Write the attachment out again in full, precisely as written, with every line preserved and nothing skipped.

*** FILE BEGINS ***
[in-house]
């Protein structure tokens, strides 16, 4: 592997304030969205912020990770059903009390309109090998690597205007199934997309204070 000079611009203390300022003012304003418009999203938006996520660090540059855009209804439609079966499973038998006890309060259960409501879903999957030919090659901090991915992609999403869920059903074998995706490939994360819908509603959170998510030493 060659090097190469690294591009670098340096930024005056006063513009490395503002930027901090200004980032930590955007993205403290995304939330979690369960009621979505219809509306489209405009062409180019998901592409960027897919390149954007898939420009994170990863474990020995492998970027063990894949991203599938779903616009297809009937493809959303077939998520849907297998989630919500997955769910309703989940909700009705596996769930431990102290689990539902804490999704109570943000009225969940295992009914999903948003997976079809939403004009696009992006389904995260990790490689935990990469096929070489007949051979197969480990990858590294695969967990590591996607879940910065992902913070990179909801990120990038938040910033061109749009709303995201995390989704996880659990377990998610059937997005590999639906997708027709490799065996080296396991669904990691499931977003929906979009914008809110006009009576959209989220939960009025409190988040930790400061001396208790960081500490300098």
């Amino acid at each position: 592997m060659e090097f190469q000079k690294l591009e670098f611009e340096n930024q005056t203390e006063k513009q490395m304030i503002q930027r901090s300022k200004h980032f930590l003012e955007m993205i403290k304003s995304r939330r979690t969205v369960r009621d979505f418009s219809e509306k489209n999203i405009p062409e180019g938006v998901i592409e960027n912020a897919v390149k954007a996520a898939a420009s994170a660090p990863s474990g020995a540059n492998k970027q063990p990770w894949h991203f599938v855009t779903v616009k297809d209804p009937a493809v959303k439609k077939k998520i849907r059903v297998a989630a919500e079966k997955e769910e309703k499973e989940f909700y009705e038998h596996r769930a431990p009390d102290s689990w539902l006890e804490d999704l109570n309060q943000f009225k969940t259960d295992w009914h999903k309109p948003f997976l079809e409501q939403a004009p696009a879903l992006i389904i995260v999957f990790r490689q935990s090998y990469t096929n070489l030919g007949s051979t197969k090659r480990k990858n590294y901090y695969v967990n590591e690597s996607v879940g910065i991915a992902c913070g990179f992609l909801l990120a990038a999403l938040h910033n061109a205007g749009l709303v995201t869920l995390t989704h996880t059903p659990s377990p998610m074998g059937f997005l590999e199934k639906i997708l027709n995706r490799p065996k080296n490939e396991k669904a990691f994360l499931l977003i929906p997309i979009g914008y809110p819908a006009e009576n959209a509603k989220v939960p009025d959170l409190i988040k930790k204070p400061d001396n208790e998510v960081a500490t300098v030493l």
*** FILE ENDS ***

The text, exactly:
[in-house]
């Protein structure tokens, strides 16, 4: 592997304030969205912020990770059903009390309109090998690597205007199934997309204070 000079611009203390300022003012304003418009999203938006996520660090540059855009209804439609079966499973038998006890309060259960409501879903999957030919090659901090991915992609999403869920059903074998995706490939994360819908509603959170998510030493 060659090097190469690294591009670098340096930024005056006063513009490395503002930027901090200004980032930590955007993205403290995304939330979690369960009621979505219809509306489209405009062409180019998901592409960027897919390149954007898939420009994170990863474990020995492998970027063990894949991203599938779903616009297809009937493809959303077939998520849907297998989630919500997955769910309703989940909700009705596996769930431990102290689990539902804490999704109570943000009225969940295992009914999903948003997976079809939403004009696009992006389904995260990790490689935990990469096929070489007949051979197969480990990858590294695969967990590591996607879940910065992902913070990179909801990120990038938040910033061109749009709303995201995390989704996880659990377990998610059937997005590999639906997708027709490799065996080296396991669904990691499931977003929906979009914008809110006009009576959209989220939960009025409190988040930790400061001396208790960081500490300098």
């Amino acid at each position: 592997m060659e090097f190469q000079k690294l591009e670098f611009e340096n930024q005056t203390e006063k513009q490395m304030i503002q930027r901090s300022k200004h980032f930590l003012e955007m993205i403290k304003s995304r939330r979690t969205v369960r009621d979505f418009s219809e509306k489209n999203i405009p062409e180019g938006v998901i592409e960027n912020a897919v390149k954007a996520a898939a420009s994170a660090p990863s474990g020995a540059n492998k970027q063990p990770w894949h991203f599938v855009t779903v616009k297809d209804p009937a493809v959303k439609k077939k998520i849907r059903v297998a989630a919500e079966k997955e769910e309703k499973e989940f909700y009705e038998h596996r769930a431990p009390d102290s689990w539902l006890e804490d999704l109570n309060q943000f009225k969940t259960d295992w009914h999903k309109p948003f997976l079809e409501q939403a004009p696009a879903l992006i389904i995260v999957f990790r490689q935990s090998y990469t096929n070489l030919g007949s051979t197969k090659r480990k990858n590294y901090y695969v967990n590591e690597s996607v879940g910065i991915a992902c913070g990179f992609l909801l990120a990038a999403l938040h910033n061109a205007g749009l709303v995201t869920l995390t989704h996880t059903p659990s377990p998610m074998g059937f997005l590999e199934k639906i997708l027709n995706r490799p065996k080296n490939e396991k669904a990691f994360l499931l977003i929906p997309i979009g914008y809110p819908a006009e009576n959209a509603k989220v939960p009025d959170l409190i988040k930790k204070p400061d001396n208790e998510v960081a500490t300098v030493l």